Everyone knows this, and it can be easily proven by consulting a few easily available statistics. How many World Series championships have the Yankees won? 400? Eighty some? Okay, it's 27, but still: A lot. Very many. In pursuit of these titles, the Yankees have defeated 10 different teams, so it stands to reason that the fans of those teams must  hate the Yankees. So that right there is a lot of people, way more people than could possibly hate the Indians for winning a measly two world championships. Dodger fans alone (if we count both the Brooklyn and Los Angeles iterations) should really hate the Yankees: the Dodgers have lost the World Series to the Bronx Bombers a whopping eight times.

Nielsen's algorithm starts to look even shakier when you consider Cleveland's losses in the Fall Classic. The Indians have lost three World Series, so it's only logical to assume that fans of the old New York Giants, Atlanta Braves and Florida Marlins (wow...that one still really hurts) should actually love the Cleveland Indians.

Another reason that none of this makes sense is that Nielsen's algorithm rates the Yankees as the fifth most-hated team. This is ludicrous, because the Yankees would never settle for being fifth at anything, particularly if they found themselves with some extra cash prior to the trade deadline. If the Yankees knew they were in fifth place, rest assured they'd be able to make an extremely lucrative offer to anyone who could get them to that coveted "most hated" spot - the Devil, say, or Bernie Madoff. Perhaps they'd even let Lucifer announce his own comeback from the owner's box in Yankee Stadium, during the seventh inning stretch. Just an example I thought of! Not at all based on past events!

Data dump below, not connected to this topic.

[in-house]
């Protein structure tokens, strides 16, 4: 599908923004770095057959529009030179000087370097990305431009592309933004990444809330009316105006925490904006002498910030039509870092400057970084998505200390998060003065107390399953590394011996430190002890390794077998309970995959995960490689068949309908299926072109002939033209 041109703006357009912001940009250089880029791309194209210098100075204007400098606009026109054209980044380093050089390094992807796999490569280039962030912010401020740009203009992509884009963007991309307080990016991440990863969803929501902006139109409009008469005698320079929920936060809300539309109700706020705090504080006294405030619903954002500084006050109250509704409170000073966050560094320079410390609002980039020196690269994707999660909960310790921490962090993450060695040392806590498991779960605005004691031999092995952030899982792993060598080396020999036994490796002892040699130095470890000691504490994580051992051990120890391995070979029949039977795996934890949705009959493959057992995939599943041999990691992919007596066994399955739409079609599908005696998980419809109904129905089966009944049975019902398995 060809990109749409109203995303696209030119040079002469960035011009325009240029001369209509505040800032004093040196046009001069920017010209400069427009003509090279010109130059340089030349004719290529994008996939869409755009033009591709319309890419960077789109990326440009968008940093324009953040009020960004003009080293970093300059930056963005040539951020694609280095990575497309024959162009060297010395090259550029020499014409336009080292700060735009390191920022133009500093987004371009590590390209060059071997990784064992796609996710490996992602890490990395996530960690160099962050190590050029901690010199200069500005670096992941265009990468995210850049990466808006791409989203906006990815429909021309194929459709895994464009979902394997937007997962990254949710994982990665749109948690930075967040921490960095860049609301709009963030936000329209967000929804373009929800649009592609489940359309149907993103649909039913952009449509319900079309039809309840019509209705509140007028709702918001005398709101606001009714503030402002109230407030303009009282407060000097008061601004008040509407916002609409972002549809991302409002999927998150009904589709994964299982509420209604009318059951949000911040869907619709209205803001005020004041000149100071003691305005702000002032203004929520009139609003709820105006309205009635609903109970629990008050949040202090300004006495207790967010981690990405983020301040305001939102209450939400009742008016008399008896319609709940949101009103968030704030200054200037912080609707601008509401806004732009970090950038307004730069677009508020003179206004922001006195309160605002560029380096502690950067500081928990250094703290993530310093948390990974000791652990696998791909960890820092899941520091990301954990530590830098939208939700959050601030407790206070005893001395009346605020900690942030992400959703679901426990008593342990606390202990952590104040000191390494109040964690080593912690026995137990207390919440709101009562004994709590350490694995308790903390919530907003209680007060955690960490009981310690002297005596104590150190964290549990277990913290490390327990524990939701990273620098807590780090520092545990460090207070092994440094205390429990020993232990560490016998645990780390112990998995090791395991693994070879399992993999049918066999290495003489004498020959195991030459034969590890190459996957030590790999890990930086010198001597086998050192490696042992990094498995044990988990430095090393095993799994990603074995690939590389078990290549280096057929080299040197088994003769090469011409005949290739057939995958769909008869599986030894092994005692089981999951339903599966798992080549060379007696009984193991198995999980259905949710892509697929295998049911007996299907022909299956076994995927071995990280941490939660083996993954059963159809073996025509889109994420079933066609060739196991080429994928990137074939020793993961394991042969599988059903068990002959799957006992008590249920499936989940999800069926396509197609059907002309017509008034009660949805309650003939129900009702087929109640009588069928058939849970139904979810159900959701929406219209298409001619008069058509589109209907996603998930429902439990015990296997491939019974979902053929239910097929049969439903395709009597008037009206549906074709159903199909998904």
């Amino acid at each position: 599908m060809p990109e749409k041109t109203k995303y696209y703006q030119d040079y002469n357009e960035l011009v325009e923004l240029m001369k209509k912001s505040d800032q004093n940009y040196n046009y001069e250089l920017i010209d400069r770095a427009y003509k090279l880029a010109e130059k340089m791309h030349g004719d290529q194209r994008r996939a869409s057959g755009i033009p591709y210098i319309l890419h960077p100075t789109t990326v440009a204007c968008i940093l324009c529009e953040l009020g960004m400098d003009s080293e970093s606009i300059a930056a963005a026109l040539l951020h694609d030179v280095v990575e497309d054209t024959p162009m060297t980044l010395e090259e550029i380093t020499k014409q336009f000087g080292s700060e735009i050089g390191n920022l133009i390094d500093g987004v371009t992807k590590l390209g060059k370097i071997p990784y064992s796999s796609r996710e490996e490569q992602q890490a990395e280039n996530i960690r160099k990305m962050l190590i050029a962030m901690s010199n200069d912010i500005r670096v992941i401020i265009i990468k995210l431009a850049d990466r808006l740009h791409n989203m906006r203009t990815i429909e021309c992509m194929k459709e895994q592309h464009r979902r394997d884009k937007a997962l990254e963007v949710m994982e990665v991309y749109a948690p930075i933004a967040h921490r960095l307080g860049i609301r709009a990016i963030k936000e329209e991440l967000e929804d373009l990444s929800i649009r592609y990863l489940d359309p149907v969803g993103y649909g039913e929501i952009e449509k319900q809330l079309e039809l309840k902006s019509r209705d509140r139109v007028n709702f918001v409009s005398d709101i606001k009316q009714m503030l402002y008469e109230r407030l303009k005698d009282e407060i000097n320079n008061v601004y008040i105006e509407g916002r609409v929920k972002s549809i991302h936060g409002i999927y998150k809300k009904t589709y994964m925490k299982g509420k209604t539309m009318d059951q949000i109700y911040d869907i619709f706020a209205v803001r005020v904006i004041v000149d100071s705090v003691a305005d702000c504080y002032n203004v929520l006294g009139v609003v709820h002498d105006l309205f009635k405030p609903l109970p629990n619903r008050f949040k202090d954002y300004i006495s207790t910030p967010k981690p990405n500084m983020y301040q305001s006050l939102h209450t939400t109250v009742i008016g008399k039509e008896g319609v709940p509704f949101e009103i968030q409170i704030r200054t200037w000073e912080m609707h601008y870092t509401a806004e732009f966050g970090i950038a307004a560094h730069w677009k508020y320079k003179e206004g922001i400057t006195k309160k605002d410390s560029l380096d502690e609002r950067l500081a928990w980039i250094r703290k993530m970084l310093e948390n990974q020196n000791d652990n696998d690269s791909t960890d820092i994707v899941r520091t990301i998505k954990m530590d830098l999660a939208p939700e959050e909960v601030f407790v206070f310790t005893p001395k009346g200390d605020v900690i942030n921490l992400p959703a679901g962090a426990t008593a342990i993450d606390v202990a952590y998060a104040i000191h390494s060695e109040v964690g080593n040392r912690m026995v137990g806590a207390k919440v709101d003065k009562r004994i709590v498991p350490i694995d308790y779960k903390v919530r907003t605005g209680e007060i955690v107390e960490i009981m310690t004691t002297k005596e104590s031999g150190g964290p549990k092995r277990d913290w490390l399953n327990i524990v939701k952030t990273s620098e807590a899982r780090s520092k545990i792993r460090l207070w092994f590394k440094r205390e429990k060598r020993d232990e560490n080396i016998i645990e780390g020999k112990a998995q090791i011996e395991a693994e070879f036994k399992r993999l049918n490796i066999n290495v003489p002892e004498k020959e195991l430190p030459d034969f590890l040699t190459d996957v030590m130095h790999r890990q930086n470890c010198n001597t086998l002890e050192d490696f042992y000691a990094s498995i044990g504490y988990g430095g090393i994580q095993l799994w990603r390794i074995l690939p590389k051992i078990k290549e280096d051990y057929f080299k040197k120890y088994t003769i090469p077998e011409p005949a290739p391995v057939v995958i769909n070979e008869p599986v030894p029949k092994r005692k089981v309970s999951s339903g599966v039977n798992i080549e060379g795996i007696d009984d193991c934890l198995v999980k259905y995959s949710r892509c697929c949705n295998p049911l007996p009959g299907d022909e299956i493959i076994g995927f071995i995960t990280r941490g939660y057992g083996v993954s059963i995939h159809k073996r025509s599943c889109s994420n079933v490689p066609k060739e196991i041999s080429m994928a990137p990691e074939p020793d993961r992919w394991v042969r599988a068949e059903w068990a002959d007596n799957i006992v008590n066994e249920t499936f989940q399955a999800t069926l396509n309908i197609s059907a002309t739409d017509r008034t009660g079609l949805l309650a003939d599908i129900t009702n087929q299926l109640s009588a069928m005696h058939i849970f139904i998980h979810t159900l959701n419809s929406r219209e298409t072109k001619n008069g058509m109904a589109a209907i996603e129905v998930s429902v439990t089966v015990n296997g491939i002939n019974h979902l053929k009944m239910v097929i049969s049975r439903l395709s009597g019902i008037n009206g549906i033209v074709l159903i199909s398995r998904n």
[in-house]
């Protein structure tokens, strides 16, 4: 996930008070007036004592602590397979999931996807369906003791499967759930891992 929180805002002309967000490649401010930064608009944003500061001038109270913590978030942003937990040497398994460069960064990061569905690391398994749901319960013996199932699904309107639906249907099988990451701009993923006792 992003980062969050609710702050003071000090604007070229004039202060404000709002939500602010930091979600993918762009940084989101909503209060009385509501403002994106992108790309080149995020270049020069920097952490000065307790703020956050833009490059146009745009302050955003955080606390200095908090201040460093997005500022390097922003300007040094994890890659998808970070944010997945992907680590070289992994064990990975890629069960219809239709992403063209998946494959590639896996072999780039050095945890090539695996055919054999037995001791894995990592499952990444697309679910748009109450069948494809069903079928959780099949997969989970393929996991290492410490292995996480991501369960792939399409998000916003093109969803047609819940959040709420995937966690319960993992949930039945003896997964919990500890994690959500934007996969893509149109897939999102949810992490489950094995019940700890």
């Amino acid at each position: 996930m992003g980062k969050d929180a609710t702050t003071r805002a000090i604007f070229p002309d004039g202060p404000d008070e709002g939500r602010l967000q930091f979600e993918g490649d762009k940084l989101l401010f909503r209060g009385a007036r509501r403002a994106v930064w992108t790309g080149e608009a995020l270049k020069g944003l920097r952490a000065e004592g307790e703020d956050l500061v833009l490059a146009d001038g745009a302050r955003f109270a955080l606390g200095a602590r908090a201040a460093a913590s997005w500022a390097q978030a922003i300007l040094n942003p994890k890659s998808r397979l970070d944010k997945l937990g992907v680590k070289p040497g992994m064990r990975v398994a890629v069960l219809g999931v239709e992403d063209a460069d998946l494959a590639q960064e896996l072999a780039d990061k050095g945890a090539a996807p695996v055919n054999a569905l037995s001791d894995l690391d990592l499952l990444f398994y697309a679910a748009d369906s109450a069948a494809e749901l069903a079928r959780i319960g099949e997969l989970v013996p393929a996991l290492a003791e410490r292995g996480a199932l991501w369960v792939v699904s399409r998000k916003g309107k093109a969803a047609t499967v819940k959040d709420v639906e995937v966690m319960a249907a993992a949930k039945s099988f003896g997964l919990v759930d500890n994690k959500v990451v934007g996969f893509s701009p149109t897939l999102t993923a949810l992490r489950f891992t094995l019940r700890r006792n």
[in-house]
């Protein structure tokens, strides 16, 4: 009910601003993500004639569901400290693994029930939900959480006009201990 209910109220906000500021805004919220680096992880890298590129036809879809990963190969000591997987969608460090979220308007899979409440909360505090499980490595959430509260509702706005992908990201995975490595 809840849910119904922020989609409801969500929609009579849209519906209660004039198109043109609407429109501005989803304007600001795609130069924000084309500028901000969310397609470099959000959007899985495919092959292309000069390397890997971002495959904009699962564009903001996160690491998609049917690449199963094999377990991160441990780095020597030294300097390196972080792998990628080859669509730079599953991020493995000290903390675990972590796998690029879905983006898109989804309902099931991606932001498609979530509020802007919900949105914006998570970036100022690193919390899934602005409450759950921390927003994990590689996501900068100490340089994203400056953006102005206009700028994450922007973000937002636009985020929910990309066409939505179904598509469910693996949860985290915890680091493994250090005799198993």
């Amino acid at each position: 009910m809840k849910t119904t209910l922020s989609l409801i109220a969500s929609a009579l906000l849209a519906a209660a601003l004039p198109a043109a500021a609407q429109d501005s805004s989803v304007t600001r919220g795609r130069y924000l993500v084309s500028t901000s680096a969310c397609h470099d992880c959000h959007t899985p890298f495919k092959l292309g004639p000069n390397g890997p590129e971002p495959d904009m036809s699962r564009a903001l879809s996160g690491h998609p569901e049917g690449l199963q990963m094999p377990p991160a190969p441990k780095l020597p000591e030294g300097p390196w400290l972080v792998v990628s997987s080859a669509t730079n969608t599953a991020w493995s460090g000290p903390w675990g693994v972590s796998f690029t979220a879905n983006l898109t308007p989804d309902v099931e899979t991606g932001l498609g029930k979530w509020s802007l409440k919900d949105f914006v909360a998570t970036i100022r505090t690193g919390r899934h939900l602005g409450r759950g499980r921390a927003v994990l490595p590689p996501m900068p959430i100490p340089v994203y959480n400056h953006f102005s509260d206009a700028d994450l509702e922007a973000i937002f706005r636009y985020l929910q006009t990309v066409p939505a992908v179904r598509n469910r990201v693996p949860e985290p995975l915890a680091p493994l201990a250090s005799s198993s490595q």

In the WSJ article, Ed Carroll of DeepLeftField.com proposed that perhaps the Indians are the most hated team in baseball because the team "does a lot to alienate its fans." On his blog, Carroll points out that his remarks were taken a bit out of context, offering up the trades of Cliff Lee, Victor Martinez and CC Sabathia as evidence of team management's missteps. This particular kind of hate is rooted in love, however, and no one would care about the Indians' more boneheaded trades if it didn't hurt so much to see our favorite players (and perhaps our post-season prospects) ride off into the sunset.

Maybe some people hate the Indians because of the Chief Wahoo logo, which draws protesters and sparks discussion with the opening of each new season. Or maybe they hate them because a large beer costs $7.75 at Progressive Field, though that's hardly unique to the Indians. (Still hate-worthy, though.) Or it could be that decades of frustration simply manifests itself as hate when in fact, it's just envy. Envy of teams that win multiple World Series titles, giving their fans renewable bragging rights.

Teams like the Yankees, who everyone hates. Mathematical fact.

Fresh Start: Week of April 26

Arts , Food & Drink , Health & Education , Home & Style , Region

Fresh Start: Week of April 26

Posted by Peter Chakerian and tagged with art, artist, baking, benefit, books, Cleveland, concert, culture, dance, gallery, jazz, painting, poetry, sculpture, writer; 12:00am, April 25th 2010